The U.S. Department of Energy (DOE) in December 2009 announced the provision of a $50 million dollar grant for the facility. W.L. “Tex” Carter, president of New Planet Energy, said, “We are grateful to the U.S. Department of Energy for its endorsement of this world-changing technology. We intend to move forward to achieve full commercial production at the facility by late 2011.”
Harley Davidson Motor Company, Inc.
In an effort to remain competitive, Harley Davidson Motor Company Inc. is restructuring and consolidating its York, Pennsylvania, manufacturing operations, investing $90 million in the company’s largest manufacturing facility. Although the restructuring will involve job loss at the plant, Pennsylvania faced a serious risk of losing the company altogether. In May 2009 the company announced that it needed to significantly reduce its per-unit production costs at the York plant or it would be forced to relocate those operations to another state. The consolidation will include ceasing operations at an older building on the York campus and moving all operations under one roof where the company will focus on motorcycle assembly, metal fabrication and paint. When fully implemented in 2012, the restructuring is expected to generate about $100 million in annual operating savings, according to Harley. Despite job reductions, the state’s investment secured the retention of over 1,000 high-paying manufacturing jobs (average wage, $28-plus per hour).
A new labor agreement is cited as the key to allowing all of this to happen. Members of International Association of Machinists and Aerospace Workers Local 175 voted in favor of a new seven-year contract that includes a reduction in job classifications, a cut in the average wage and a maximum of four weeks of vacation time, depending on seniority. Also, Harley said it will reduce the number of hourly workers from about 1,950 to about 1,000. The workforce will comprise about 700-800 full-time unionized production and maintenance employees, according to Harley, and on an annualized basis, about 200 to 300 unionized "casual" or “as-needed” employees. “The new labor agreement is critical to making that [revitalization] happen," Harley President and CEO Keith Wandell said.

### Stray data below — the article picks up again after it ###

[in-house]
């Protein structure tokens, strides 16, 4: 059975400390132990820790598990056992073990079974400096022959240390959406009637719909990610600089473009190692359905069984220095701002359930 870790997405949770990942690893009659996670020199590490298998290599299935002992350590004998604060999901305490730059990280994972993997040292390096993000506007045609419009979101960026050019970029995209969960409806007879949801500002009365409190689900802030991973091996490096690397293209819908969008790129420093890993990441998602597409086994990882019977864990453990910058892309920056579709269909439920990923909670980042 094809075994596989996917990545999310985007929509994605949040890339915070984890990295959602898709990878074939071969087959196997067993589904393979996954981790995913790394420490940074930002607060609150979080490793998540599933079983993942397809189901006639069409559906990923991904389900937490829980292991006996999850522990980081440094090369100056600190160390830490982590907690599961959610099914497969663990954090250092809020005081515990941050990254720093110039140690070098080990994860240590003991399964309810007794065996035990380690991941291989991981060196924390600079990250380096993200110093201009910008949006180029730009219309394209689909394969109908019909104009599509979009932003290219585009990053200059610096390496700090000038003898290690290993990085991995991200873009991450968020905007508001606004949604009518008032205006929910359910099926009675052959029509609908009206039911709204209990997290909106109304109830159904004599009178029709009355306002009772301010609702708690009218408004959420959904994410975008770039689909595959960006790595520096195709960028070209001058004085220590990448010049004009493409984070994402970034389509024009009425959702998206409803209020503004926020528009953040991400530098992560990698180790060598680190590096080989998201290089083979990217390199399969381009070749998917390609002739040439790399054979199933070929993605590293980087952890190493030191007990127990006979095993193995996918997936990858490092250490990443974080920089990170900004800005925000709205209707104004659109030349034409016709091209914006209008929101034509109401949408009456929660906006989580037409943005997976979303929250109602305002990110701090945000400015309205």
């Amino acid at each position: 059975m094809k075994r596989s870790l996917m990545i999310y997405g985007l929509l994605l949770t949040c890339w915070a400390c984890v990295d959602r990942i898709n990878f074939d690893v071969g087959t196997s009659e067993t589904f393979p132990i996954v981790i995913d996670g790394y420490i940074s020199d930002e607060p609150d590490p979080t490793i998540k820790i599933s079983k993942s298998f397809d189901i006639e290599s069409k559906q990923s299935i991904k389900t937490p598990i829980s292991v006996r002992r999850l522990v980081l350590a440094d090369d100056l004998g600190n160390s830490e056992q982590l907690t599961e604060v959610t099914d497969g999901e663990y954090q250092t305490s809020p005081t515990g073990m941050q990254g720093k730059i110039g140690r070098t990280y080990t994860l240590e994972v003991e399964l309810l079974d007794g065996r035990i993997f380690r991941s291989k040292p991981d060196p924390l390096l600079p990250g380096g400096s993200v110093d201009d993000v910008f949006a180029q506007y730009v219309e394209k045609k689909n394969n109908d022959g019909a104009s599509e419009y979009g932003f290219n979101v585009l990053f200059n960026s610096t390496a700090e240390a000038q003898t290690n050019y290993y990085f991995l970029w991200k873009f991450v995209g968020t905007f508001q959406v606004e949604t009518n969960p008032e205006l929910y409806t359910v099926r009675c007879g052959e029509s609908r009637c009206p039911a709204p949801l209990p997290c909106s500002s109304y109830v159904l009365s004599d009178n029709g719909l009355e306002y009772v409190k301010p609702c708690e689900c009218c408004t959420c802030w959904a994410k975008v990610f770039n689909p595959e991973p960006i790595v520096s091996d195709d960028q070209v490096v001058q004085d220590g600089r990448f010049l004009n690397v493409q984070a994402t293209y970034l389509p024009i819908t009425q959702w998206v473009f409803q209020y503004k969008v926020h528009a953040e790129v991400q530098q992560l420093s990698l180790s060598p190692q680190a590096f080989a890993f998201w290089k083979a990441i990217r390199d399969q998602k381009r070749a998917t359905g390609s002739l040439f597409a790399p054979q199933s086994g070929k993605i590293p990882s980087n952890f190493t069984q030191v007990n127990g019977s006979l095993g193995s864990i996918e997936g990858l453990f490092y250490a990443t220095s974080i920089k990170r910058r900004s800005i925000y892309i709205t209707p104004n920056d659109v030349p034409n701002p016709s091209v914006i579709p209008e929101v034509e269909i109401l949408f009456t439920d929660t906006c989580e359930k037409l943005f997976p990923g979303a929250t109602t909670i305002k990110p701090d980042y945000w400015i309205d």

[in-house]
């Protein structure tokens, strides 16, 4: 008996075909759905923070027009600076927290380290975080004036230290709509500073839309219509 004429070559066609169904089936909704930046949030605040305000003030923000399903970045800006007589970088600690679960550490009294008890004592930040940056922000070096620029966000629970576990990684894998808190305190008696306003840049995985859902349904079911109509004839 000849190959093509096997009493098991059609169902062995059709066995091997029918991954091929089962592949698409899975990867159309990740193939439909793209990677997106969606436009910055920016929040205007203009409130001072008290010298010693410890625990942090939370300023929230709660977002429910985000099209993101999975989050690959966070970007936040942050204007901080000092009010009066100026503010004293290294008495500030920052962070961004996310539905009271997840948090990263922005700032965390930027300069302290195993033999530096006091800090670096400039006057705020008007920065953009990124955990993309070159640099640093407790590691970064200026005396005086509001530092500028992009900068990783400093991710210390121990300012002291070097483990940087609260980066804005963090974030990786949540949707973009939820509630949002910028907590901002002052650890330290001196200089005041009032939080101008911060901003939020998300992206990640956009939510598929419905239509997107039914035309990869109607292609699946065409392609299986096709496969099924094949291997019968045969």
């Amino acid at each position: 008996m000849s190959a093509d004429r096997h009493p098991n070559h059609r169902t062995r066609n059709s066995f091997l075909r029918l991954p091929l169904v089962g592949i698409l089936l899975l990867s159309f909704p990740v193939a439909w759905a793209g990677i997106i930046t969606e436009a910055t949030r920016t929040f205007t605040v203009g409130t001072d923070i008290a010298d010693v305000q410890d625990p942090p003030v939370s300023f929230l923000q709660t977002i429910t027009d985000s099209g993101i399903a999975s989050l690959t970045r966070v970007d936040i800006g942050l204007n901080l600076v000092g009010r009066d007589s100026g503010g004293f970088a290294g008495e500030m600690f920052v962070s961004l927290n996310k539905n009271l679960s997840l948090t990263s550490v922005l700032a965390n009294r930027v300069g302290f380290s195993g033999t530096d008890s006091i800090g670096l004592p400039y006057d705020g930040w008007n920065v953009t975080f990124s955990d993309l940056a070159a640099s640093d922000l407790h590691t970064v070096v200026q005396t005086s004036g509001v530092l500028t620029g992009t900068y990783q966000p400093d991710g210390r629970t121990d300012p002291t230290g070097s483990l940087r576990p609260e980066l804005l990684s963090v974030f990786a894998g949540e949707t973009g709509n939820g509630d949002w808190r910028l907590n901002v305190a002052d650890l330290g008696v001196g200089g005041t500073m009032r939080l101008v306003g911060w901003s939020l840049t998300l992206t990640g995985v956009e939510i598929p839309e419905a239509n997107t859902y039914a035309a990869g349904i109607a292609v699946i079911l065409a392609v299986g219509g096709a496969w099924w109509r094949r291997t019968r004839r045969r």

IMO International GmbH
Dorchester County, South Carolina
Headquartered in the South of Germany, family-owned IMO International GmbH has been named one of “Bavaria’s Top 50” companies and listed among Europe’s 500 fastest-growing companies for several years in a row. With over 20 years’ experience in the alternative energy sector, IMO serves customers worldwide, including several of the top wind turbine manufacturers. In seeking its first U.S. home, IMO executives were focused on locations within three hours of a major seaport, which had access to a major airport and had an existing 40,000-square-foot facility. They also sought a region with technically trained and academically prepared workers. It would be quite a coup to land this company’s first U.S. manufacturing facility. There was an extensive site selection process, in which Dorchester County, South Carolina, was up against multiple locations in the United States. Nevertheless, on March 9, 2010, IMO announced the decision to locate its first U.S. manufacturing facility in Dorchester County. The IMO Group is one of the world’s leading manufacturers of slewing rings and slew drives, and an expert in the machine and plant manufacturing sector. The South Carolina operation will be called IMO USA Corp. and will ultimately employ 190 workers and generate a $47 million capital investment.